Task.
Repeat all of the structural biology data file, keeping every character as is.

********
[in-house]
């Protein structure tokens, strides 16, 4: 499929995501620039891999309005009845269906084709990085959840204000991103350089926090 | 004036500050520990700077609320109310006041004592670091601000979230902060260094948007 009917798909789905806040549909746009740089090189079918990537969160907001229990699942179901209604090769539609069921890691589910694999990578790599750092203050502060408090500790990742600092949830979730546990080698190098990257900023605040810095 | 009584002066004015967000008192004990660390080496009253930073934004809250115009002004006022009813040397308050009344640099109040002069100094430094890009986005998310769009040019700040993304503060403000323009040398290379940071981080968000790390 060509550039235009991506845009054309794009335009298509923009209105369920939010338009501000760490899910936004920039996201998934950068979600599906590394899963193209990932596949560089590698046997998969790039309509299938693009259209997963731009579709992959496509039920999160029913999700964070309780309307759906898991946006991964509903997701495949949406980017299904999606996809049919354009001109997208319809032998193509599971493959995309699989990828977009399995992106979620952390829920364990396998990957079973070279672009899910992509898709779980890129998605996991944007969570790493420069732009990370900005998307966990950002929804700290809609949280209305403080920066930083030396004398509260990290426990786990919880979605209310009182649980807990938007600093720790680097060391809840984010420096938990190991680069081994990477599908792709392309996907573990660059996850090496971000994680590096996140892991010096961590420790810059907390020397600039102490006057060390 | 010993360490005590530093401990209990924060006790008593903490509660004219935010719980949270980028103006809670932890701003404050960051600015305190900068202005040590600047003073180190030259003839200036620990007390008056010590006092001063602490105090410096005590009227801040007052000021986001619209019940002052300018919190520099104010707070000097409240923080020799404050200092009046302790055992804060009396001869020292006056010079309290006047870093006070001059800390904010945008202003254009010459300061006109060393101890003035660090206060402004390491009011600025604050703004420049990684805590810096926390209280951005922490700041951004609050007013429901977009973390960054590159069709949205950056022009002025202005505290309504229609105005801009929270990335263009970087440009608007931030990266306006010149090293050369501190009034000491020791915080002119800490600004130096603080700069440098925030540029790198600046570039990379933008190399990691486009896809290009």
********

[in-house]
């Protein structure tokens, strides 16, 4: 499929995501620039891999309005009845269906084709990085959840204000991103350089926090 | 004036500050520990700077609320109310006041004592670091601000979230902060260094948007 009917798909789905806040549909746009740089090189079918990537969160907001229990699942179901209604090769539609069921890691589910694999990578790599750092203050502060408090500790990742600092949830979730546990080698190098990257900023605040810095 | 009584002066004015967000008192004990660390080496009253930073934004809250115009002004006022009813040397308050009344640099109040002069100094430094890009986005998310769009040019700040993304503060403000323009040398290379940071981080968000790390 060509550039235009991506845009054309794009335009298509923009209105369920939010338009501000760490899910936004920039996201998934950068979600599906590394899963193209990932596949560089590698046997998969790039309509299938693009259209997963731009579709992959496509039920999160029913999700964070309780309307759906898991946006991964509903997701495949949406980017299904999606996809049919354009001109997208319809032998193509599971493959995309699989990828977009399995992106979620952390829920364990396998990957079973070279672009899910992509898709779980890129998605996991944007969570790493420069732009990370900005998307966990950002929804700290809609949280209305403080920066930083030396004398509260990290426990786990919880979605209310009182649980807990938007600093720790680097060391809840984010420096938990190991680069081994990477599908792709392309996907573990660059996850090496971000994680590096996140892991010096961590420790810059907390020397600039102490006057060390 | 010993360490005590530093401990209990924060006790008593903490509660004219935010719980949270980028103006809670932890701003404050960051600015305190900068202005040590600047003073180190030259003839200036620990007390008056010590006092001063602490105090410096005590009227801040007052000021986001619209019940002052300018919190520099104010707070000097409240923080020799404050200092009046302790055992804060009396001869020292006056010079309290006047870093006070001059800390904010945008202003254009010459300061006109060393101890003035660090206060402004390491009011600025604050703004420049990684805590810096926390209280951005922490700041951004609050007013429901977009973390960054590159069709949205950056022009002025202005505290309504229609105005801009929270990335263009970087440009608007931030990266306006010149090293050369501190009034000491020791915080002119800490600004130096603080700069440098925030540029790198600046570039990379933008190399990691486009896809290009």